videos: March 2011 Archives
The coming weekend sees the return of Maker Faire to Newcastle. SciCast will be there running a stand, making films and trying not to trip people up with tripods and lighting stands, but last weekend we filmed another group’s preparations:
Of course, in our book cardboard and wood are engineering materials. While this particular film is rather too long to count for SciCast (not to mention that entering our own competition is probably against the rules, or something), we’d just love it if someone submitted a film of a game like this.
Meanwhile: see you in Newcastle this weekend?
A new climate survey began last week and everyone in the UK is invited to take part. There’s a list of four things you can do to help:
- Look out for aircraft trails (contrails)
- Watch cloud movement to record wind direction
- Record how hot or cold you feel, and
- Blow bubbles to measure wind speed and direction near the ground.
Yes, you’ve read number four correctly: blow bubbles. You don’t even have to buy a bubble blowing kit — just watch this video from Open Air Laboratories (OPAL) and learn how to make your own bubble blower cone using only a couple of sheets of paper:
OK, fun and easy, but… why? It’s not as loopy as it sounds — if you blow bubbles outdoors, the way they move can help you determine airflow patterns and speed close to the ground. The meteorologists at the Met Office and the Royal Meteorological Society have written a well-illustrated field guide to show you what to do, and explain what they hope to learn from the data you and thousands of others submit.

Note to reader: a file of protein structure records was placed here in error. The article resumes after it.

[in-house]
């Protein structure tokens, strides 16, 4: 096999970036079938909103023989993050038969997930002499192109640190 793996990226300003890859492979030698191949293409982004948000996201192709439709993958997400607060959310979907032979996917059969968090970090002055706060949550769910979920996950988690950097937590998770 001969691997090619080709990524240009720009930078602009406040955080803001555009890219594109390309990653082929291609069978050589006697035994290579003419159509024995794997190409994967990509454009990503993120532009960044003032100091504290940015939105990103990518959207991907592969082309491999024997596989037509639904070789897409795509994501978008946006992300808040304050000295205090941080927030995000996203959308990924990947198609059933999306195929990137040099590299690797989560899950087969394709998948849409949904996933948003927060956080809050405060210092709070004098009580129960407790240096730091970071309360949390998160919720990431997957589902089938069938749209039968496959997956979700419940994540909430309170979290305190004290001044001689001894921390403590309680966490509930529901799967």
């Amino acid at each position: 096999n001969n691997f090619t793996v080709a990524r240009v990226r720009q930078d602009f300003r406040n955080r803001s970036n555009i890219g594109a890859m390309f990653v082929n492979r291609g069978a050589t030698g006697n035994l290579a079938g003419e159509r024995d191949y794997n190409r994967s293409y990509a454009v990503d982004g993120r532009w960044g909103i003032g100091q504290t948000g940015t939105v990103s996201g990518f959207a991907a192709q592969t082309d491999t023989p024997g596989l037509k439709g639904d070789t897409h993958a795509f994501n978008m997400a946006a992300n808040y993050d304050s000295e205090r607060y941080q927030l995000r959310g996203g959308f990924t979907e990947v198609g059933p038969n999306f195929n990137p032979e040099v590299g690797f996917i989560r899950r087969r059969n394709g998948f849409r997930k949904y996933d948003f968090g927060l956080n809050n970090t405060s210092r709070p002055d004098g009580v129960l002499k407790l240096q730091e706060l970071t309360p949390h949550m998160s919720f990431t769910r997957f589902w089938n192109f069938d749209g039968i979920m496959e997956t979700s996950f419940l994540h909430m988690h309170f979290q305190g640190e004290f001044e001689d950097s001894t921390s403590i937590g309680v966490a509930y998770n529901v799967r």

Also: lovely idea for a film, no?
One of the things I never managed to bring into the How2 studio was a rubber-powered free-flight model aeroplane. They’re amazing things: gossamer-light, profoundly fragile, yet flying slower than seems remotely possible.
Float is a documentary film that’s in production, but while we’re waiting for it — grab yourself some plans, make a simplified version of one of these models, and put together a SciCast film of your triumphs and disasters. There might be other plans out there too — I found the ones at that link after just a few minutes’ Googling.
Jaded old coot that I am, I don’t often see demonstrations that are new to me. So this film has made my day. Things I think could be better:
- Clamp or at least brace a (probably rather slow) power drill. I think the movement of the centre of rotation rather spoils the effect, or at least clouds the argument.
- A long-exposure photograph should show very lovely trails, which might make it easier to see that the sparks are moving radially (plus or minus a little momentum as they’re ejected from the sparkler). Even better if you can arrange everything vertically.
Sounds like a wonderful idea for a beautiful and useful SciCast film. We’re too good to you.
Obviously: burning things, so schools will want to complete a risk assessment and at home you’ll want to keep anything flammable well away, even with ‘indoor’ sparklers. Eye protection would be a good idea. Think carefully about other things we may not have caught here.
I’ve been watching some of the BBC’s College of Production material, looking for things that might be useful for SciCast film-makers. It’s a bit tricky to ferret out, though, as they’re still struggling a little with what tone and level to pick — their films tend to use quite proper jargon, but cover material that you probably know already if you understand the language they’re using. Odd.
I did like this, however, which illustrates a range of angles that you might take of, say, somebody doing an experiment on a lab bench:
Ignore any bits of the voice-over that don’t make sense, and have a think about how working like this might affect the film you’re making. Chances are you don’t need to get this technical for SciCast, but sometimes knowing what’s possible and how to think can either solve a problem for you, or add that little extra something that lifts your film above the competition.